[602] Ibid. v. 5 and 9.

[603] 1 Sam. xii.

[604] Gen. xlix. 5.

[605] Comp. Judges v. 14, 17, with Numb, xxxii. 39, 40, and Josh. xiii.
31.--Consider Ps. lxxx. 2.

[606] 2 Kings vi. 16.

[607] 1 Kings xx. 42.

[608] St. John i. 17.

[609] 2 St. Peter ii. 16.

[610] Numb. xxii., xxiii., xxiv., xxv., xxxi. 8 and 16. Joshua xxiv. 9,
10: xiii. 22. Micah vi. 5. Nehem. xiii. 1, 2 (quoting Deut. xxiii. 3,
4.) 2 St. Peter ii. 14-16. St. Jude ver. 11. Rev. ii. 14.

[611] Exod. xiv. 19-31, &c. is thus referred to in Josh. ii. 10: iv. 23.
Judges v. 4, 5. Job xxvi. 12. Ps. lxxiv. 13: cvi. 7-11: cxiv. 1-8:
lxxvii. 14-20: lxvi. 6: lxxviii. 12-31. Amos ii. 10. Hos. xii. 13. Is.
lxiii. 11-13: xliii. 16: li. 9, 10, 15. Micah vi. 4-5. Jer. ii. 6:
xxxii. 20-1. Dan. ix. 15. 2 Sam. vii. 23. 2 Kings xvii. 7. Neh. ix.
9-21. Acts vii. 30-41. 1 Cor. x. 1-11. 2 Tim. iii. 8. Hebr. xi. 29. Rev.
xv. 3.

[612] Gen. i. 1, (Heb. xi. 3:) 3, (2 Cor. iv. 6:) 5, (1 Thess, v. 5:) 6,
9, (2 St. Pet. iii. 5:) 11, 12, (1 St. John iii. 9:) 14, (Phil. ii. 15:
Rev. xxi. 11:) 24, (Acts x. 12: xi. 6:) 26, (St. James iii. 9:) 26, 27,
(Col. iii. 10:) 27, (1 Cor. xi. 7: St. Matth. xix. 4: St. Mark x. 6:)
28, (Ps. viii. 6-8, commented on in Heb. ii. 5-9: 1 Cor. xv. 25: Eph. i.
22.)--Gen. ii. 2, (Heb. iv. 4, 10:) 7, (1 Cor. xv. 45, 47:) 9, (Rev. ii.
7: xxii. 2, 14, 19:) 18, (1 Cor. xi. 9:) 22, (1 Tim. ii. 13:) 23, (Eph.
v. 30:) 24, (Eph. v. 31: St. Matth. xix. 5: St. Mark x. 7: 1 Cor. vi.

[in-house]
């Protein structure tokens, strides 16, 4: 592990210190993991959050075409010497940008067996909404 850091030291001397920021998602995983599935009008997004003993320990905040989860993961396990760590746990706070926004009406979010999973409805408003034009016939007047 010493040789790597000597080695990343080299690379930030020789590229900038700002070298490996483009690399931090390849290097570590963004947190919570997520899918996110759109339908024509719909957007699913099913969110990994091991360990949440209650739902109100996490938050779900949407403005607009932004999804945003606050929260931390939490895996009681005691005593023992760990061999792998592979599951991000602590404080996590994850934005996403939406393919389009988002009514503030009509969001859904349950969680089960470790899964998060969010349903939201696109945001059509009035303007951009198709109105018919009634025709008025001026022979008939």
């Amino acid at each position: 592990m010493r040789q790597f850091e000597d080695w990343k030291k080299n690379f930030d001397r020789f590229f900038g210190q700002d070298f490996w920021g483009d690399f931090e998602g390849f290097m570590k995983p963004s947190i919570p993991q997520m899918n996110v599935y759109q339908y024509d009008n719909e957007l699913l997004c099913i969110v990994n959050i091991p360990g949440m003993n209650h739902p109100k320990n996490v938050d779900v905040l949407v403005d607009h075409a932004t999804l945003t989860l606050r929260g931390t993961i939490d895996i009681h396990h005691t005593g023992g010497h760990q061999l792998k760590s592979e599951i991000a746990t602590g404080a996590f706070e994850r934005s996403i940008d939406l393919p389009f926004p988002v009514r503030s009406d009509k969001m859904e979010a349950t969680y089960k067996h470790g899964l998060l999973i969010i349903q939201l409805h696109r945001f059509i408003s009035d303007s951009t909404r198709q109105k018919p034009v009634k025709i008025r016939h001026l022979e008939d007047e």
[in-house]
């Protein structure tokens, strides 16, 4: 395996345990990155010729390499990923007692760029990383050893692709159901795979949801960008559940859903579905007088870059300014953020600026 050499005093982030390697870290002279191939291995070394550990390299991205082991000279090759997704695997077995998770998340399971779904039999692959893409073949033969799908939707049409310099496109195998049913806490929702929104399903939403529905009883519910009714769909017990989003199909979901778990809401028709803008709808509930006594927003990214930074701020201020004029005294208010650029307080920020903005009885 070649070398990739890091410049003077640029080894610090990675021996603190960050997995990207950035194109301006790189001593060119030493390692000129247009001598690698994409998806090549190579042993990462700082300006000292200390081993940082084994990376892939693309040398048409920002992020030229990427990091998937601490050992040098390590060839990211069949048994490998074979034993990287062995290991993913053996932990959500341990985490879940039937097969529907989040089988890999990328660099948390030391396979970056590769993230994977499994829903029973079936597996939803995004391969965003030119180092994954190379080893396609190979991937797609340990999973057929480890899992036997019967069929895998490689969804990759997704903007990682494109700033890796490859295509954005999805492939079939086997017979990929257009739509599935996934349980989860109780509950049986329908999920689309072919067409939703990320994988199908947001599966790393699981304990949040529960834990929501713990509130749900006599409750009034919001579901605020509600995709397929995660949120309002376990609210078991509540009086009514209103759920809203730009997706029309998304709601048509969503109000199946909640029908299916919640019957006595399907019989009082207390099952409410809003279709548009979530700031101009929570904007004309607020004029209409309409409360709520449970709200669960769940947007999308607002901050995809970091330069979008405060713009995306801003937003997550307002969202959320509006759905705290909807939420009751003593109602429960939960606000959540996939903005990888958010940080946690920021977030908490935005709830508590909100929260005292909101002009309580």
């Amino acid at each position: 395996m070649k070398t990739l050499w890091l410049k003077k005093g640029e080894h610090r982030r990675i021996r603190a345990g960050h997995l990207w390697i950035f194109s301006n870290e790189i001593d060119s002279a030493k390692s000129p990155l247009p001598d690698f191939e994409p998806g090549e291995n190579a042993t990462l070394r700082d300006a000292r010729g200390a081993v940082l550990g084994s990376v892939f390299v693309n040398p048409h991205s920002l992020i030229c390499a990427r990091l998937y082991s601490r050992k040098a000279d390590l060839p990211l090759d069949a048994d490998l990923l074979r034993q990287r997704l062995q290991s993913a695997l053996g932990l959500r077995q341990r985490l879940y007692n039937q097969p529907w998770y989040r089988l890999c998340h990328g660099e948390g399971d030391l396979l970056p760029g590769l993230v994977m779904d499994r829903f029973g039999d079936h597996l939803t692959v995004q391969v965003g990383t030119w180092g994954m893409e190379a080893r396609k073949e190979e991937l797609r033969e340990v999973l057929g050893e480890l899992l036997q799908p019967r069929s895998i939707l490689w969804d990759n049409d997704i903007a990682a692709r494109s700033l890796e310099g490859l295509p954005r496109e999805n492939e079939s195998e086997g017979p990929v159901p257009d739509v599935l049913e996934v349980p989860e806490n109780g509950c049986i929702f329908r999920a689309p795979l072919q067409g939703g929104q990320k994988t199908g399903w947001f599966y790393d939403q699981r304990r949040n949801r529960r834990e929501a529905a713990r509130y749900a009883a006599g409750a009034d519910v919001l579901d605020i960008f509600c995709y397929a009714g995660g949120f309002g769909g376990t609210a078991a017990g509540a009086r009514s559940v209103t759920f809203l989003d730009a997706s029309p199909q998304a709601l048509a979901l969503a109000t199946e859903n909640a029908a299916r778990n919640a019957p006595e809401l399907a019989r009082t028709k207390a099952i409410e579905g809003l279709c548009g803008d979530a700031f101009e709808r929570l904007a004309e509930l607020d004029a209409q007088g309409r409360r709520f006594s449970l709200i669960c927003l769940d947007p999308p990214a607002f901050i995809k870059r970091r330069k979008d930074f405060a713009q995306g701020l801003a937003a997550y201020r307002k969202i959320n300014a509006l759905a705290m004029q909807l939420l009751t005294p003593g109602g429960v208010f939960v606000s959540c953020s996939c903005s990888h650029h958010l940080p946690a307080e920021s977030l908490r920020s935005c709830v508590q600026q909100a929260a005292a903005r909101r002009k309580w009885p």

16:) &c.

[613] "It is a very misleading notion of Prophecy," says Dr. Arnold,--(a
writer to whom, more than to any other person, I conceive that we are
indebted for "Essays and Reviews;" _that_ unhappy production being the
lawful development and inevitable result of the late Head-master of
Rugby's most unsound and mischievous religious teaching:)--"It is a very
misleading notion of Prophecy, if we regard it as an anticipation of
History." (_Sermons_, i. p. 375.) "I think that, with the exception of
those prophecies which relate to our LORD, the object of Prophecy is
rather to delineate principles and states of opinion which shall come,
than external events. I grant that Daniel _seems to furnish an
exception_." (_Life and Correspondence_, p. 59.) This was written in
1825. In 1840, we are informed:--"The latter chapters of Daniel, _if
genuine, would be a clear exception to my Canon of Interpretation_....
But I have long thought that the greater part of the Book of Daniel is
most certainly a very late work, of the time of the Maccabees; and the